"The southernmost daffodil arrived in Jacksonville, Florida March 4th, and the northernmost daffodil arrived in Ft. Kent, Maine, April 27, 2011.  The distance was 1812 miles in 56 days, 32.4 miles per day, or about 1 1/3 mile an hour."

This is the 21st year of their daffodil project, and the previous five years posted speeds of 12, 16, 20, 23.4, and 23.5 miles per day.  It seems that a late-starting spring, such as was experienced in Boston this year, makes spring race up the coast to catch up. When a blooming daffodil was finally spotted in Boston, on April 5, spring quickly followed with a sudden, intense flowery display, unrivaled for the last many years.

See also: spring's progress, school postcard, it's a mile an hour, as the snow melts, spring arrives at three times the speed
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Friday, 3 June 2011

climate playwright tackles free schools

As any regular reader of this blog knows, the playwright Steve Waters has written the best play about climate change. After The Contingency Plan, he went on to write Little Platoonsa play about free schools.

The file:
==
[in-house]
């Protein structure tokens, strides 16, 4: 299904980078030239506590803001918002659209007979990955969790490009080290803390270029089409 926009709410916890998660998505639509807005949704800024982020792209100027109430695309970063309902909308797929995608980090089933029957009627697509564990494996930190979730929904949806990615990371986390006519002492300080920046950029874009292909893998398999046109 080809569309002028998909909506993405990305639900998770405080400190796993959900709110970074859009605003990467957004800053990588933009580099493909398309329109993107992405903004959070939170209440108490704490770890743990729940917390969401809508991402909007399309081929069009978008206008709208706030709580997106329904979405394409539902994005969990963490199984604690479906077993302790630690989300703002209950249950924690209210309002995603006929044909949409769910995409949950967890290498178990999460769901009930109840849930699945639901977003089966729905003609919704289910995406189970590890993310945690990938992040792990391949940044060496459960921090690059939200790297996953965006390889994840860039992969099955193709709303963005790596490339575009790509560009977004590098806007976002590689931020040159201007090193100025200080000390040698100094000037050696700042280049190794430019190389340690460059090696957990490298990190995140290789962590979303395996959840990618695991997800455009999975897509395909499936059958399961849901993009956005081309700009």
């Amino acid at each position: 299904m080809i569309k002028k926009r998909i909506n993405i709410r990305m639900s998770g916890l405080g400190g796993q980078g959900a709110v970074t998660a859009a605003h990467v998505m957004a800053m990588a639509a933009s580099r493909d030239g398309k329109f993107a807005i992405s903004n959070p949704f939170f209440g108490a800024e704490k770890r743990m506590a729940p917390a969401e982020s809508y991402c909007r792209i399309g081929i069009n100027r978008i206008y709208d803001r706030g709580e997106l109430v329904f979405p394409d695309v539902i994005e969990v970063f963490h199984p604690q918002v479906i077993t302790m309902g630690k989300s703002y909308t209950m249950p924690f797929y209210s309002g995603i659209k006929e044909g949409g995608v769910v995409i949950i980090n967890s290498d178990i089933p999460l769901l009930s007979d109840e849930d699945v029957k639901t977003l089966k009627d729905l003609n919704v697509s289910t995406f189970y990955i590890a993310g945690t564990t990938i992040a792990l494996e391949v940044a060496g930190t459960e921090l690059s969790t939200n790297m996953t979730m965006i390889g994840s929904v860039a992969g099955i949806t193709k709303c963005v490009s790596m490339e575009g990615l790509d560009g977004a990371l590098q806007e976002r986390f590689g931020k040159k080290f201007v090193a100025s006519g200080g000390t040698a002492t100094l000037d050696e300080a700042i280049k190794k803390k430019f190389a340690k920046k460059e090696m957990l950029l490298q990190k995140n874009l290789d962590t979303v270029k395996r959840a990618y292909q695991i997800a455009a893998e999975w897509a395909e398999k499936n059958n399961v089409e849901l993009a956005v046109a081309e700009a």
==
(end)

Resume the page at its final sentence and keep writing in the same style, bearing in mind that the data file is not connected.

The radio version of Little Platoons is broadcast with the original cast tomorrow afternoon at 2.30pm.
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Wednesday, 1 June 2011

new on our newspage

Artsadmin’s Two Degrees 2011 Festival, Art & Activism, Climate & Cuts, runs from 12 – 18 June in London, with artist-led interventions and events on the themes of government cuts, global protest and activism, and the growth of alternative solutions to the climate crisis. There’s the chance to eat American Signal Crayfish caught from the River Thames, a trail of bicycling events between Artsadmin’s Toynbee Studios and Arcola Theatre, and other events, films, excursions, including A Good Climate for Business, Future Editions, Potion, Haircut Before the Party, Paths Through Utopias.

Our Current Climate, 18 June, closes Two Degrees with a day of talks, workshops, performances, interventions and walks with artists from the festival and Encounters, UK Uncut and the Yes Men.
The event will be asking how exactly are the climate and the funding cuts linked, and how can we use art and activism to change our current climate?

Manchester International Festival has two different events touching on the environment, Björk’s Biophilia show, and the launch of a three-year project to construct a vertical farm in a disused tower block.

We list those summer music festivals that have environmental themes, or are working towards a low-carbon event.

New productions coming up in June include Harmonic Fields (Lakes Alive), As the World Tipped (Nigel Jamieson and Wired Aerial Theatre, a TippingPoint/Without Walls commission) and SEVEN ANGELS (The Opera Group, ROH2 and Tramway).

Other events: University of the Trees holds an Open Day on 5 June, and a public talk by Shelley Sacks on 11 June at the Centre for Contemporary Art and the Natural World, Devon.